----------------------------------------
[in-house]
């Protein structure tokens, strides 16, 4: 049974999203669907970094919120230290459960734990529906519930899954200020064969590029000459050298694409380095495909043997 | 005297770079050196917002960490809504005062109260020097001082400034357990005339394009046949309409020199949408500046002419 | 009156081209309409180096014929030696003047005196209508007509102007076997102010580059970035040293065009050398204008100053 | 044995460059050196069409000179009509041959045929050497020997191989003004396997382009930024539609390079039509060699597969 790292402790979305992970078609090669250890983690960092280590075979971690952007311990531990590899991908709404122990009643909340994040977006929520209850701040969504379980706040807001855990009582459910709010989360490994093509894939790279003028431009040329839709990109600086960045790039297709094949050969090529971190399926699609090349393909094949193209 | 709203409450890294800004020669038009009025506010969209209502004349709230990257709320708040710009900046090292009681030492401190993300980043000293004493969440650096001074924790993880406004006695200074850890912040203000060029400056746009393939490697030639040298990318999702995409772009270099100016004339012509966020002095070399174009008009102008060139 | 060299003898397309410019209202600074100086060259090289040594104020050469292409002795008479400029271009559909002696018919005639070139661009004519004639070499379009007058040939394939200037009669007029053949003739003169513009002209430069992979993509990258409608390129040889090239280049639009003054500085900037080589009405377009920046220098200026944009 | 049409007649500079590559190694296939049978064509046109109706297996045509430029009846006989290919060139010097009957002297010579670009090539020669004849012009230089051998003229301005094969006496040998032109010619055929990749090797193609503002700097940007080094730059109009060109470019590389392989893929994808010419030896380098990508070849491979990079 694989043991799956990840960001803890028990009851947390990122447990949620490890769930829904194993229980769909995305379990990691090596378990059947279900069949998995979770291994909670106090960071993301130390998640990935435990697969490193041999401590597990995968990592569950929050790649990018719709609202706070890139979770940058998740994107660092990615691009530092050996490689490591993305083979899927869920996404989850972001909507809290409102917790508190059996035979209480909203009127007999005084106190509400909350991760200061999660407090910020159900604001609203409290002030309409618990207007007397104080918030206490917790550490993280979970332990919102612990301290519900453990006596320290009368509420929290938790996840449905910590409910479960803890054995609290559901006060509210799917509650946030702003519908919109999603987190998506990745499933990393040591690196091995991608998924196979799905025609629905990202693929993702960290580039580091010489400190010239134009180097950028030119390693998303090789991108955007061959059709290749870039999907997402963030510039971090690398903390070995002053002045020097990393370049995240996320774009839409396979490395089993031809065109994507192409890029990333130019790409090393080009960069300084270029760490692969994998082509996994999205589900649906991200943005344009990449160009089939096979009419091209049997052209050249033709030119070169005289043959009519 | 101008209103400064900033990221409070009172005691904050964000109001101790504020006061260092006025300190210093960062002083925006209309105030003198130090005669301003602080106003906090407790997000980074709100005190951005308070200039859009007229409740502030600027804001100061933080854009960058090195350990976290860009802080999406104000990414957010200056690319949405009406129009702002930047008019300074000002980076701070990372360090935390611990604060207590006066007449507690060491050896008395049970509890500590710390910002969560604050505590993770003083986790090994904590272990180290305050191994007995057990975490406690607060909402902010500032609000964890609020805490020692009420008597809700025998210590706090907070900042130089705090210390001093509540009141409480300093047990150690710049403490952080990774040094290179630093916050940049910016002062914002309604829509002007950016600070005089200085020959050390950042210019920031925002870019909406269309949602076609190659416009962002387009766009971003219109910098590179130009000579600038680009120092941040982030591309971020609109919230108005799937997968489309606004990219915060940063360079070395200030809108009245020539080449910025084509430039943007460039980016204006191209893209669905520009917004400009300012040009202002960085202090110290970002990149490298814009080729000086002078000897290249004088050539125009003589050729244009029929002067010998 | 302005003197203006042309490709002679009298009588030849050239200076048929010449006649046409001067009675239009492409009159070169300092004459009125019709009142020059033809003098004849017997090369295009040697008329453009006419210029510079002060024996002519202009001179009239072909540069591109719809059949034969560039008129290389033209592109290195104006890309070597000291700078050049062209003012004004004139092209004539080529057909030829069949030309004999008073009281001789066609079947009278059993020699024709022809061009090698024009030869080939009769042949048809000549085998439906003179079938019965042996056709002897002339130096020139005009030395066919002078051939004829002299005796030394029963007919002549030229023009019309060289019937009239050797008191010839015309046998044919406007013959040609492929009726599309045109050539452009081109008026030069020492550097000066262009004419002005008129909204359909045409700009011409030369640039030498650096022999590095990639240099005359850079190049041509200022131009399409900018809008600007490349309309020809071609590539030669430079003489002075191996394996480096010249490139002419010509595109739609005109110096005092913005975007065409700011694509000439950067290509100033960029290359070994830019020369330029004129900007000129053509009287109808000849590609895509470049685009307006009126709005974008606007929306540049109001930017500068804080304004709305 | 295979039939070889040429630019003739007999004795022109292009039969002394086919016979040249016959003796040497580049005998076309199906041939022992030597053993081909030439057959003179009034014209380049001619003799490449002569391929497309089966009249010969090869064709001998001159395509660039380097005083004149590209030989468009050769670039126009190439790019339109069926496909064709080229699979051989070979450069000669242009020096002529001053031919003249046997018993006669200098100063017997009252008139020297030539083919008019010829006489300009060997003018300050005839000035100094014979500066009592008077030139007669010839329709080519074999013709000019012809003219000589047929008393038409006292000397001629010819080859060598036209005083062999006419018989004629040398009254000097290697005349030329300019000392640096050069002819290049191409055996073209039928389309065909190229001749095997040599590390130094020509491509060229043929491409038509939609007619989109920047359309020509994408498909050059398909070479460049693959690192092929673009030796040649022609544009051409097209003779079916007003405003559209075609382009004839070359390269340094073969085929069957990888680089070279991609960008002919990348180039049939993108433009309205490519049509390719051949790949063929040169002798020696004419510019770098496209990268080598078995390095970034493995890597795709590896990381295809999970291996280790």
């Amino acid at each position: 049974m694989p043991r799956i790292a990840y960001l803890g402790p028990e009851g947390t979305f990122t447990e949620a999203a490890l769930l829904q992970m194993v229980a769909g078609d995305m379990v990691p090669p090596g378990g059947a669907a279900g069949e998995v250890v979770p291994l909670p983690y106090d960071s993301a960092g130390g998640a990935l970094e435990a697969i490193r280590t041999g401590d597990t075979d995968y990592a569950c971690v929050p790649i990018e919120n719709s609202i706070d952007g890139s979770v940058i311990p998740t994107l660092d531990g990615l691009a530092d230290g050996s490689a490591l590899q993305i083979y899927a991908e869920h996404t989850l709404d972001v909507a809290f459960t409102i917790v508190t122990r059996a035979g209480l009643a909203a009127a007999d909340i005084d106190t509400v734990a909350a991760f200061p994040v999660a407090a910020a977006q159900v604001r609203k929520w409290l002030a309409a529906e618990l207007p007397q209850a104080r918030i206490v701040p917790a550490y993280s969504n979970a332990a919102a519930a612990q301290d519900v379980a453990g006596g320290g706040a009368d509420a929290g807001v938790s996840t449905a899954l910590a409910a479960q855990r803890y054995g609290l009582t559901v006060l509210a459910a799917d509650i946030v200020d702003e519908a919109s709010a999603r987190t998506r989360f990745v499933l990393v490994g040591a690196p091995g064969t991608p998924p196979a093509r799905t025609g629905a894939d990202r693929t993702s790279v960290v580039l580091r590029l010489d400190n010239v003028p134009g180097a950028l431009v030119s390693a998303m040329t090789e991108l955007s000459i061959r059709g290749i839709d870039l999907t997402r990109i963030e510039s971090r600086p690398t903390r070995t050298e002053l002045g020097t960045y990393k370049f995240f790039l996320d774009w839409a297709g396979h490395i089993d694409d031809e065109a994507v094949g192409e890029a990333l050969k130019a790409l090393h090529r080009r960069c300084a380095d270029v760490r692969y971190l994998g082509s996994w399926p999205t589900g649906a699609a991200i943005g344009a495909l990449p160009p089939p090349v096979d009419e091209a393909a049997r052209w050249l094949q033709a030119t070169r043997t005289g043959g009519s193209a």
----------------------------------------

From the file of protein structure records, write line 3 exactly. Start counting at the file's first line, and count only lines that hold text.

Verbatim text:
């Amino acid at each position: 049974m694989p043991r799956i790292a990840y960001l803890g402790p028990e009851g947390t979305f990122t447990e949620a999203a490890l769930l829904q992970m194993v229980a769909g078609d995305m379990v990691p090669p090596g378990g059947a669907a279900g069949e998995v250890v979770p291994l909670p983690y106090d960071s993301a960092g130390g998640a990935l970094e435990a697969i490193r280590t041999g401590d597990t075979d995968y990592a569950c971690v929050p790649i990018e919120n719709s609202i706070d952007g890139s979770v940058i311990p998740t994107l660092d531990g990615l691009a530092d230290g050996s490689a490591l590899q993305i083979y899927a991908e869920h996404t989850l709404d972001v909507a809290f459960t409102i917790v508190t122990r059996a035979g209480l009643a909203a009127a007999d909340i005084d106190t509400v734990a909350a991760f200061p994040v999660a407090a910020a977006q159900v604001r609203k929520w409290l002030a309409a529906e618990l207007p007397q209850a104080r918030i206490v701040p917790a550490y993280s969504n979970a332990a919102a519930a612990q301290d519900v379980a453990g006596g320290g706040a009368d509420a929290g807001v938790s996840t449905a899954l910590a409910a479960q855990r803890y054995g609290l009582t559901v006060l509210a459910a799917d509650i946030v200020d702003e519908a919109s709010a999603r987190t998506r989360f990745v499933l990393v490994g040591a690196p091995g064969t991608p998924p196979a093509r799905t025609g629905a894939d990202r693929t993702s790279v960290v580039l580091r590029l010489d400190n010239v003028p134009g180097a950028l431009v030119s390693a998303m040329t090789e991108l955007s000459i061959r059709g290749i839709d870039l999907t997402r990109i963030e510039s971090r600086p690398t903390r070995t050298e002053l002045g020097t960045y990393k370049f995240f790039l996320d774009w839409a297709g396979h490395i089993d694409d031809e065109a994507v094949g192409e890029a990333l050969k130019a790409l090393h090529r080009r960069c300084a380095d270029v760490r692969y971190l994998g082509s996994w399926p999205t589900g649906a699609a991200i943005g344009a495909l990449p160009p089939p090349v096979d009419e091209a393909a049997r052209w050249l094949q033709a030119t070169r043997t005289g043959g009519s193209a």